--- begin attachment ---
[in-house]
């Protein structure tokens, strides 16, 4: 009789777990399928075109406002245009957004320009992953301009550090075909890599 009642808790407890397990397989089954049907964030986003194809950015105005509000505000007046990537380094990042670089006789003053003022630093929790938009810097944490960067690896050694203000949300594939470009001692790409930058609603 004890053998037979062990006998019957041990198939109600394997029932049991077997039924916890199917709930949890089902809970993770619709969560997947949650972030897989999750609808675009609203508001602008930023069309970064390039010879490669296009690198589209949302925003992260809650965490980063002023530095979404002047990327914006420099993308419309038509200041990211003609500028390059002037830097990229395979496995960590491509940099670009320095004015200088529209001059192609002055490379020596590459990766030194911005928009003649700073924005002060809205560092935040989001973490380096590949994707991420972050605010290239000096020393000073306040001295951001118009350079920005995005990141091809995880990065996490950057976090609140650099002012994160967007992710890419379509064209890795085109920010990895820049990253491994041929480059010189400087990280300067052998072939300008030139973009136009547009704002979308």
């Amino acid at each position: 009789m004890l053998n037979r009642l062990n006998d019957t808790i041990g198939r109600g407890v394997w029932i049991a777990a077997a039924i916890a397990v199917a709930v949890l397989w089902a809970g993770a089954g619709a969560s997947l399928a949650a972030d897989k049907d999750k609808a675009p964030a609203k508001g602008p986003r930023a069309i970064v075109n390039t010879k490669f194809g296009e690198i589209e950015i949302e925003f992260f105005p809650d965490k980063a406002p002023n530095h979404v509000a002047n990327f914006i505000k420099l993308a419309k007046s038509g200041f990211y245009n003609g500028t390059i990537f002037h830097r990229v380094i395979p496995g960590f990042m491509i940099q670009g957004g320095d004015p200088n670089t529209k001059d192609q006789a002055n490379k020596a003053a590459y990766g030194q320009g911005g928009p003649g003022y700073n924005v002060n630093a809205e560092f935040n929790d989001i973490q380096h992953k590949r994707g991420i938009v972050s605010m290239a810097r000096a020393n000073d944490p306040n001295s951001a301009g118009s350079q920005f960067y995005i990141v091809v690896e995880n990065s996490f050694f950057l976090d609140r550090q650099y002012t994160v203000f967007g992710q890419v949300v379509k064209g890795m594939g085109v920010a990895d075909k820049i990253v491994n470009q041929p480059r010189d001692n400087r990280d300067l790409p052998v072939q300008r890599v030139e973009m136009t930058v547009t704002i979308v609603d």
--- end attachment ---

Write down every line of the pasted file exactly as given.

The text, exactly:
[in-house]
């Protein structure tokens, strides 16, 4: 009789777990399928075109406002245009957004320009992953301009550090075909890599 009642808790407890397990397989089954049907964030986003194809950015105005509000505000007046990537380094990042670089006789003053003022630093929790938009810097944490960067690896050694203000949300594939470009001692790409930058609603 004890053998037979062990006998019957041990198939109600394997029932049991077997039924916890199917709930949890089902809970993770619709969560997947949650972030897989999750609808675009609203508001602008930023069309970064390039010879490669296009690198589209949302925003992260809650965490980063002023530095979404002047990327914006420099993308419309038509200041990211003609500028390059002037830097990229395979496995960590491509940099670009320095004015200088529209001059192609002055490379020596590459990766030194911005928009003649700073924005002060809205560092935040989001973490380096590949994707991420972050605010290239000096020393000073306040001295951001118009350079920005995005990141091809995880990065996490950057976090609140650099002012994160967007992710890419379509064209890795085109920010990895820049990253491994041929480059010189400087990280300067052998072939300008030139973009136009547009704002979308």
């Amino acid at each position: 009789m004890l053998n037979r009642l062990n006998d019957t808790i041990g198939r109600g407890v394997w029932i049991a777990a077997a039924i916890a397990v199917a709930v949890l397989w089902a809970g993770a089954g619709a969560s997947l399928a949650a972030d897989k049907d999750k609808a675009p964030a609203k508001g602008p986003r930023a069309i970064v075109n390039t010879k490669f194809g296009e690198i589209e950015i949302e925003f992260f105005p809650d965490k980063a406002p002023n530095h979404v509000a002047n990327f914006i505000k420099l993308a419309k007046s038509g200041f990211y245009n003609g500028t390059i990537f002037h830097r990229v380094i395979p496995g960590f990042m491509i940099q670009g957004g320095d004015p200088n670089t529209k001059d192609q006789a002055n490379k020596a003053a590459y990766g030194q320009g911005g928009p003649g003022y700073n924005v002060n630093a809205e560092f935040n929790d989001i973490q380096h992953k590949r994707g991420i938009v972050s605010m290239a810097r000096a020393n000073d944490p306040n001295s951001a301009g118009s350079q920005f960067y995005i990141v091809v690896e995880n990065s996490f050694f950057l976090d609140r550090q650099y002012t994160v203000f967007g992710q890419v949300v379509k064209g890795m594939g085109v920010a990895d075909k820049i990253v491994n470009q041929p480059r010189d001692n400087r990280d300067l790409p052998v072939q300008r890599v030139e973009m136009t930058v547009t704002i979308v609603d």